Just one week after falling behind the Arizona Diamondbacks by 4 ½ games in the National League West, all is right in Dodgerland once again. Kenley Jansen has had three straight scoreless appearances, collecting two saves, and a win. Walker Buehler looks like the ace of the future, or maybe even the present. Matt Kemp has returned from his second half swoon to save the Dodgers in consecutive days, propelling them to a ½ game lead over the Rockies in the West. There were two decisions Dave Roberts had this week that really stuck out. Let’s take a look.
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D-Backs 2 Dodgers 1 Bottom 7th
With the bases empty, two out, and the pitcher’s spot due up, Dave Roberts had a decision to make. Hyun-Jin Ryu was through seven innings, allowing only two hits since the 1st inning, while retiring the last 10 batters he faced. He had only thrown 86 pitches to this point, well within the framework to go back out there for the 8th inning to keep the game within reach. However, with the Dodgers trailing it seemed like the obvious choice was to pinch-hit for Ryu for a shot at a two-out rally. Not so fast…
When you look at the numbers it’s not as obvious of a decision as it may seem. By sending up a pinch-hitter for Ryu, who is a lifetime .176 hitter, Roberts would be refusing to essentially concede the inning to the Diamondbacks. But what equity is he gaining exactly? The run expectancy of a bases empty, 2 outs situation is just .095, and the probability of scoring a run is only about 6%. Let’s assume that if Ryu hits, the probability of scoring a run in the inning is 0%, which it is not, Roberts is only giving the Dodgers a 1 in 20 shot at scoring at least one run. Is this worth taking out your starting pitcher who has essentially dominated a lineup for the last six innings? Well, contrary to what he has chosen to do in similar situations all season, he thought so.
What Happened: Kike Hernandez pinch-hit for Ryu, and homered to tie the game. Dodgers won 3-2.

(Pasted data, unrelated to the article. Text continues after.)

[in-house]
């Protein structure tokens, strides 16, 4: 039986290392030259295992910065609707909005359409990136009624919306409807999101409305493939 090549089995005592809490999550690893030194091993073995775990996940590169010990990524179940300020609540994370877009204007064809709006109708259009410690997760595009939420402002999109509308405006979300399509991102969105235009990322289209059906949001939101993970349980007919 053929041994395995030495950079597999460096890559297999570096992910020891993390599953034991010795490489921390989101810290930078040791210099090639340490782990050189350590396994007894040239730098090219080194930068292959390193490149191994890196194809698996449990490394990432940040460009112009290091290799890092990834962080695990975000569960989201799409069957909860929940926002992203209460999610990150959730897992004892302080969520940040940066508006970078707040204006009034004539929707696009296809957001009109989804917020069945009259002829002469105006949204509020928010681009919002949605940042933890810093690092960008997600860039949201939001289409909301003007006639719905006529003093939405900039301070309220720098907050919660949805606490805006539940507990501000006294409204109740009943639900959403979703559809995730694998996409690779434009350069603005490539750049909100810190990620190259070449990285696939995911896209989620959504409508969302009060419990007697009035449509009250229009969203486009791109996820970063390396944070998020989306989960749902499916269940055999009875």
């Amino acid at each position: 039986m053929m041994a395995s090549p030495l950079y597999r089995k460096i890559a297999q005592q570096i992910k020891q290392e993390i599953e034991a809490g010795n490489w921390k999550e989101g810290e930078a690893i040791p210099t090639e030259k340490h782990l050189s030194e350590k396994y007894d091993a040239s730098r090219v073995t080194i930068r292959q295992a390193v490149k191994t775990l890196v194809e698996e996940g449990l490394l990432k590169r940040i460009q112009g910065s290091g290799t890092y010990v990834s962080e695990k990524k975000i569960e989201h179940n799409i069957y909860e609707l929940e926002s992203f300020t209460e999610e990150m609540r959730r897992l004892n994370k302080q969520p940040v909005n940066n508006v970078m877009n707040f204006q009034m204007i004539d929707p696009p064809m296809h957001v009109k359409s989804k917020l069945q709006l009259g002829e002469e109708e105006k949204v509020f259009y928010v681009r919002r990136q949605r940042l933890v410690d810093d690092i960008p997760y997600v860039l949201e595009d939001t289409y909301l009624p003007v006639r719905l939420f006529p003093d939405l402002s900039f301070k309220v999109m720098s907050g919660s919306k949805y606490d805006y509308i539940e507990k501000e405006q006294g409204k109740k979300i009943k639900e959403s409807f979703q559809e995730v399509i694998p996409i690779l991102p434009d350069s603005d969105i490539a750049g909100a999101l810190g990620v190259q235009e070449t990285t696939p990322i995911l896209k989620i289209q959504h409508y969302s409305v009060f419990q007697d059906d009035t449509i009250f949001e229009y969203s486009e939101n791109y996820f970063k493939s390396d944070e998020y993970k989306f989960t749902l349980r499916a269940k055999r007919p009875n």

Sunday, September 2 vs Arizona
Dodgers 1 D-Backs 1 Top 9th
After the Dodgers failed to score in the bottom of the 8th with Kenley Jansen warming up in the bullpen, the Diamondbacks were due to send up left-handed hitting Daniel Descalso, switch-hitter Ketel Marte, and left-handed Alex Avila. Caleb Ferguson pitched a dicey 8th inning, allowing a leadoff walk and a hit, before striking out Escobar to end the inning. Ferguson’s spot in the order did not come up in the bottom half of the 8th, so he was still able to start the 9th inning if that’s what Roberts chose to do. The standard play in this situation is to bring in the closer Jansen in a tie game in the 9th inning at home to give your offense the best chance to win it in the bottom half. Does Roberts leave Ferguson in for the 9th or go to Jansen?
The Case for/against Caleb Ferguson: Caleb is a lefty, so Roberts can at least start the inning playing the matchup with left-handed Descalso leading off. However, Ferguson isn’t exactly a matchup guy. He appears to be as effective against righties as he is against lefties, with almost identical OPS marks of .665 vs .660. Also, Descalso is hitting 34 points higher against lefties than righties this year, and with more power. Not to mention he’s 1-12 with 7 strikeouts against Kenley Jansen in his career. The next batter, switch-hitting Ketel Marte hits 97 points higher from the right side against lefties with more extra base hits in almost half as many plate appearances.
Clearly, it would seem that Jansen is the no-brainer choice for Roberts to go to here. The only reason Ferguson could be used to start this 9th inning is workload, perhaps. Jansen is only a little over a week from returning from the DL, and has only recently started to look like himself. This would be his third day of work in a row, and it’s possible Roberts would want to steal an out with the lefty/lefty matchup to limit Kenley’s pitches in this appearance, otherwise, there’s no clear advantage to not having the closer start and finish the inning.
What Happened: Descalso homered off Ferguson. Dodgers still won 3-2.
The Dodgers were absolutely rolling into September last season when they entered Players Weekend, and subsequently lost 16 of 17 games. This year, they were at their lowest point of the season after getting swept by the Cardinals and falling 4 ½ games out of first place when Players Weekend arrived. It seemed to have come at the perfect time to change the mood in the clubhouse, as they swept the Padres, and have rolled off 8 wins in their last 9 games to retake first place. Maybe it was Players weekend, maybe it was the Padres coming into town, or maybe it was Clayton Kershaw’s Ping Pong tournament that turned it all around, but no matter what it was, it came at the right time setting up the city for one fun month.